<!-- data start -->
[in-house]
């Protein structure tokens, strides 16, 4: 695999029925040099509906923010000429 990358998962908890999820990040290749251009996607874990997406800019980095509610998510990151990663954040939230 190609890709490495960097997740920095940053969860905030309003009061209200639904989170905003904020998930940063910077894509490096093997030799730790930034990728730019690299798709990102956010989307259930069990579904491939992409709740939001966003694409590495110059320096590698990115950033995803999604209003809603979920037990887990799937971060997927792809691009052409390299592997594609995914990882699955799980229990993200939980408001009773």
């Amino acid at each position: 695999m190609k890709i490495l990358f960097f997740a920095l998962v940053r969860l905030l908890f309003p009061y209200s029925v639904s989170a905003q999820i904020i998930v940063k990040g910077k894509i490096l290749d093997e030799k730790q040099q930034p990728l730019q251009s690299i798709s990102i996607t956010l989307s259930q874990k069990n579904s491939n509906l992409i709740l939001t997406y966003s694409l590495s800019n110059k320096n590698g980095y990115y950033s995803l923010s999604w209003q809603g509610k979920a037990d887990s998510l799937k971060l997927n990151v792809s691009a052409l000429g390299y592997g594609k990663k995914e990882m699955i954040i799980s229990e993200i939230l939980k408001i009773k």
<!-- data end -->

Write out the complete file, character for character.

[in-house]
């Protein structure tokens, strides 16, 4: 695999029925040099509906923010000429 990358998962908890999820990040290749251009996607874990997406800019980095509610998510990151990663954040939230 190609890709490495960097997740920095940053969860905030309003009061209200639904989170905003904020998930940063910077894509490096093997030799730790930034990728730019690299798709990102956010989307259930069990579904491939992409709740939001966003694409590495110059320096590698990115950033995803999604209003809603979920037990887990799937971060997927792809691009052409390299592997594609995914990882699955799980229990993200939980408001009773």
């Amino acid at each position: 695999m190609k890709i490495l990358f960097f997740a920095l998962v940053r969860l905030l908890f309003p009061y209200s029925v639904s989170a905003q999820i904020i998930v940063k990040g910077k894509i490096l290749d093997e030799k730790q040099q930034p990728l730019q251009s690299i798709s990102i996607t956010l989307s259930q874990k069990n579904s491939n509906l992409i709740l939001t997406y966003s694409l590495s800019n110059k320096n590698g980095y990115y950033s995803l923010s999604w209003q809603g509610k979920a037990d887990s998510l799937k971060l997927n990151v792809s691009a052409l000429g390299y592997g594609k990663k995914e990882m699955i954040i799980s229990e993200i939230l939980k408001i009773k």